Tag Archives: ERISA

SCOTUS Opinion: Beneficiaries Receiving Full Benefits Have No Standing To Challenge ERISA Plan Governance

U.S. Bank maintains a retirement plan for its employees. Two of those beneficiaries, who had retired, were entitled to a fixed payment each month, and received every such payment. Regardless, they sued their former employer under the Employee Retirement Income Security Act of 1974, arguing that the plan had been mismanaged and should be re-payed about $750 million. The Eighth ... Read More

SCOTUS Opinion: Court Strictly Interprets “Actual Knowledge” For ERISA Limitations Period

Under the Employee Retirement Income Security Act of 1974, a person with “actual knowledge” of an alleged fiduciary breach by the administrator of a pension plan must file suit within three years of gaining such knowledge—otherwise, a six-year limitations period applies. In Intel Corp. Investment Policy Committee v. Sulyma, Intel argued that its former employee filed such a claim ... Read More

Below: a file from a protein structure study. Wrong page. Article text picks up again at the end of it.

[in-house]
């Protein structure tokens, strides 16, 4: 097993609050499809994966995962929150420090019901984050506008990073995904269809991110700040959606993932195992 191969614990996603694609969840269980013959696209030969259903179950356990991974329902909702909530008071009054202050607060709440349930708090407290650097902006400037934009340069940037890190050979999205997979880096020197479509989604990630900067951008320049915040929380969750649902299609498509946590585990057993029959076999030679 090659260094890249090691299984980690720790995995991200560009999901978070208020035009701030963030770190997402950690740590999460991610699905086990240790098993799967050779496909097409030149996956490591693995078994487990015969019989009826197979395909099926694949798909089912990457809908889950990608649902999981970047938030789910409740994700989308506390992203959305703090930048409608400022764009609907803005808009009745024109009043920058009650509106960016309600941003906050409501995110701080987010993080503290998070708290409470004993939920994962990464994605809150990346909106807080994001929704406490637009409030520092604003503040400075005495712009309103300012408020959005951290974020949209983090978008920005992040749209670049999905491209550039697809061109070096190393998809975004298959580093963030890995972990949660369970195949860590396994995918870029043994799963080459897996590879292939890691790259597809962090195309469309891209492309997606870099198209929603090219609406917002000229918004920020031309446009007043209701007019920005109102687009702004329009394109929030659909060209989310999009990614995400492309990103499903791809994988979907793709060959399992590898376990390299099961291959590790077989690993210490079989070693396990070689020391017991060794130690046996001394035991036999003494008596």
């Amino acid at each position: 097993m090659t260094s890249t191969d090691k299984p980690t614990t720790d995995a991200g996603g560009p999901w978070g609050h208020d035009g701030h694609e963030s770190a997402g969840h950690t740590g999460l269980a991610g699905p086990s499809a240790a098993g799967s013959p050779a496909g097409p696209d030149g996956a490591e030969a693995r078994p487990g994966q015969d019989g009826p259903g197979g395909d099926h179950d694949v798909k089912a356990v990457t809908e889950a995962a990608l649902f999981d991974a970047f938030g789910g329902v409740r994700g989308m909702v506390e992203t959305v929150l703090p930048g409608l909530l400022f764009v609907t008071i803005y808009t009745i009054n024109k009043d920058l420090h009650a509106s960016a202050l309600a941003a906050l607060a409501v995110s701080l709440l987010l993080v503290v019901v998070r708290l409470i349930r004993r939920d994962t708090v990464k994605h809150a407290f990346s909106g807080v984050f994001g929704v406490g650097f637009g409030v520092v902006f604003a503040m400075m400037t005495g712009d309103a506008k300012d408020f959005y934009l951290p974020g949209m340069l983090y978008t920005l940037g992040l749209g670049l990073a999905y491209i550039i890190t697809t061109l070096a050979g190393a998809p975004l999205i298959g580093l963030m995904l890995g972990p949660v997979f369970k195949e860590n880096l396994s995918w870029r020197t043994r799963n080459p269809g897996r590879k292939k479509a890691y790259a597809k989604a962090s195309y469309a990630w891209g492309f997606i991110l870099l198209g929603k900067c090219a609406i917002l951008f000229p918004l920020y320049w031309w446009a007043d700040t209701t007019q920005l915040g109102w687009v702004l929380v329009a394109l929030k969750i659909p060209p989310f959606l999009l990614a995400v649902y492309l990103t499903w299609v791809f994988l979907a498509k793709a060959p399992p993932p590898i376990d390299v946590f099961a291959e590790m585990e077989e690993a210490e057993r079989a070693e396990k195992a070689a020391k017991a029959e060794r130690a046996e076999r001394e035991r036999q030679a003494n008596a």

SCOTUS Opinion: ERISA Case Remanded To Consider Alternative Arguments

Retirement Plans Committee of IBM v. Jander concerned a claim by Employee Retirement Income Security Act of 1974 (ERISA) plan beneficiaries that the fiduciaries in control breached their duty of prudence on the basis of insider information. The standard for stating such a claim had been previously set forth by the Court in Fifth Third Bancorp v. Dudenhoeffer, ... Read More

An ERISA Church Pension Plan Need Not Be Established by a Church

Originally, the Employee Retirement Income Security Act exempted “church plans” from a variety of rules designed to ensure solvency, and defined those plans as having been “established and maintained . . . for its employees . . . by a church.” Later, Congress amended this exception to include “a plan maintained by an organization . . . the principal purpose ... Read More